City of Edinburgh Council has taken stock of its existing powers, and set out a wish-list for new powers it wants from the Scottish Government, in a bid to control problematic short-term lets. 

The findings are contained in a report going before the Corporate Policy and Strategy Committee for consideration on 7 August (see pdf at foot of page). 


Short-term lets have been part of the Edinburgh scene for decades. But the phenomenon has mushroomed in recent years with the rise of the Internet and cheap international air travel, and there are now at least 10k short-term lets in the city, 9k of them using the AirBnB platform.

The Council recognises the economic importance of visitors to the city, and does not seek to police those residents who let out a room now and again over the Festival period.

However, responding to widespread public complaints, the Council is concerned at loss of community, anti-social behaviour, loss of available housing stock, spiralling property and rent prices, increased strain on resources, and non-payment of taxes by individuals running what amount to unregistered businesses.

New team, old powers

The report recommends setting up a dedicated, cross-departmental team to deal robustly with complaints. This would mobilise existing powers such as:

  • requiring owners to apply for planning permission when changing the use of a property
  • applying the Antisocial Behaviour Notices (Houses Used for Holiday Purposes) (Scotland) Order 2011
  • Trading Standards and Environmental Health legislation
  • adequate collection of non-domestic waste.

The last two options require the Council to prove that a property owner is operating a business. This is more difficult than it sounds (and may prove legally contestable), but improved information sharing with HM Revenue & Customs is envisaged.

In addition, the report recommends working with AirBnB to promote self-regulation of voluntary industry standards. Limiting the number of days a property can be used would feature in any such conversation.

Scottish Government intervention

To properly regulate short-term lets, the report says Holyrood should pass legislation giving local authorities discretion to exercise extra powers.

Basically, the Council seeks permission to run a self-financing licensing system for each short-term-let property owner and operator, ensuring that they are fit and proper.

The ‘location, character and suitability’ of properties would be considered.

Such a system could cap the total number of properties used, or the number of days an individual property could be let out (45 days per year has been mooted).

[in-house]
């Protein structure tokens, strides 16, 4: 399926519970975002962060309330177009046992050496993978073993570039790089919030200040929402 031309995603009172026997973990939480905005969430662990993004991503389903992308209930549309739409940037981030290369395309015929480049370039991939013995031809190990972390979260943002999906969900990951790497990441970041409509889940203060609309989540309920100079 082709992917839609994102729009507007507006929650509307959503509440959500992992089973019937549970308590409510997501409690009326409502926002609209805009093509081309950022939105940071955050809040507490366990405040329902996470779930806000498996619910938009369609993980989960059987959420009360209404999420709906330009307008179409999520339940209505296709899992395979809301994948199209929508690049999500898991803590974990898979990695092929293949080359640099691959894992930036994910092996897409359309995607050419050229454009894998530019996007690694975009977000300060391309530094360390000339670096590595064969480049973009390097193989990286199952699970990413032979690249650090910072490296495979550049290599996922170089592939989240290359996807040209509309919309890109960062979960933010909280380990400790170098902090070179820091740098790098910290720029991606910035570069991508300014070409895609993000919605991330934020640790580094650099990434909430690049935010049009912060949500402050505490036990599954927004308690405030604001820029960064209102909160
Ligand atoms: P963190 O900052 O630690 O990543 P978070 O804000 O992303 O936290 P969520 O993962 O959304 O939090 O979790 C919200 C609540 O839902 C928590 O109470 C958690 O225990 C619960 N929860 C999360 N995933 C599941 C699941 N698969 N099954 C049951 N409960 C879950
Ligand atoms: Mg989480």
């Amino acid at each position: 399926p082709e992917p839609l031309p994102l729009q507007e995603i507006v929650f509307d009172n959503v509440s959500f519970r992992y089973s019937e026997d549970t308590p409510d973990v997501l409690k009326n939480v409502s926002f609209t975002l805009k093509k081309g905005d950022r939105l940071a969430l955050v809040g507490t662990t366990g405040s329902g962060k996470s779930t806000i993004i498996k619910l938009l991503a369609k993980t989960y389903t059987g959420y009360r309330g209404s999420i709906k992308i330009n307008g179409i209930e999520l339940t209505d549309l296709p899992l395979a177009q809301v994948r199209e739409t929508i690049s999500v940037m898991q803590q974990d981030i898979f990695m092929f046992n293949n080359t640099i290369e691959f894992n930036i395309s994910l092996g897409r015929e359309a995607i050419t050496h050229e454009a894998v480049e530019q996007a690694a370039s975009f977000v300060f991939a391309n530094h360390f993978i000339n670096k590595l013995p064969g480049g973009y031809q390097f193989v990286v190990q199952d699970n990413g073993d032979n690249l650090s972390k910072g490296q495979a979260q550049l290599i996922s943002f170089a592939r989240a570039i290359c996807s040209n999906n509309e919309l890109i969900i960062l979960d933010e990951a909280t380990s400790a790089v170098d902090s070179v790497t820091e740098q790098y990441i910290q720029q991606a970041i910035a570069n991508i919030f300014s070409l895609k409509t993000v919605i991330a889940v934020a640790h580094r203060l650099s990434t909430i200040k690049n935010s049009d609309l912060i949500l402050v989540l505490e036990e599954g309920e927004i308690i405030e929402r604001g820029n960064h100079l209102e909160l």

Safety standards and checks could be imposed. 

Furthermore, the Council wants Holyrood to ‘clarify and standardise’ definitions used in relevant legislation in order to facilitate effective Planning enforcement action.

Crucially, the Council also seeks Government measures that would: (a) remove any tax incentive for property owners to take a residential property out of the housing market; (b) ensure short-term-let operators pay a fair contribution to public services.

The short-term-let explosion has been described by one leading official as ‘the most vexatious issue faced by Edinburgh for years’. Tellingly, MSPs have noted the strength of feeling among their constituents and are, it seems, willing to respond accordingly.

Holyrood’s Expert Panel on the Collaborative Economy acknowledged the scale of the problem and the need for a solution in its report published on 10 July. It will work with Edinburgh Council and other local authorities to pilot appropriate schemes. Any such initiative, however, is still many months away.

Love me tender

And finally, when these matters were discussed at the City Centre Neighbourhood Partnership meeting last night, an additional, previously little-considered, partial solution emerged.

A Fire Service representative pointed out that its Protection and Prevention officers already have the power to inspect HMOs and AirBnBs for necessary attributes such as fire-proof doors, smoke detectors, and fire alarms. Normally, deficient properties are given a list of improvements and a timescale to make them. But dangerously deficient businesses can be shut down immediately.

Inter-agency cooperation of this sort could prove a useful addition to the Council’s toolkit and was duly noted.

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